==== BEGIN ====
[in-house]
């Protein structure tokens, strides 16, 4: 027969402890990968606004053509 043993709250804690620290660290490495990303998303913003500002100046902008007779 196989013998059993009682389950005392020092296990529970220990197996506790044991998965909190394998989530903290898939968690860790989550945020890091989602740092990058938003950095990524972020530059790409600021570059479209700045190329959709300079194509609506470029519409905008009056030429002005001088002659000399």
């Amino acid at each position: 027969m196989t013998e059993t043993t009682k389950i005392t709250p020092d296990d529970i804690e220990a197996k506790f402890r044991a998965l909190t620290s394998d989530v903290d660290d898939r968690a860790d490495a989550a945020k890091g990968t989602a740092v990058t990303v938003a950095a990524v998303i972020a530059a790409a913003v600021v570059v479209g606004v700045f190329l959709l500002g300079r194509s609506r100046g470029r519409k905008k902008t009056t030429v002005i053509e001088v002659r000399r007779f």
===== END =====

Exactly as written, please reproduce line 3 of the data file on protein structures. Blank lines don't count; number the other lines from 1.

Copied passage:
């Amino acid at each position: 027969m196989t013998e059993t043993t009682k389950i005392t709250p020092d296990d529970i804690e220990a197996k506790f402890r044991a998965l909190t620290s394998d989530v903290d660290d898939r968690a860790d490495a989550a945020k890091g990968t989602a740092v990058t990303v938003a950095a990524v998303i972020a530059a790409a913003v600021v570059v479209g606004v700045f190329l959709l500002g300079r194509s609506r100046g470029r519409k905008k902008t009056t030429v002005i053509e001088v002659r000399r007779f």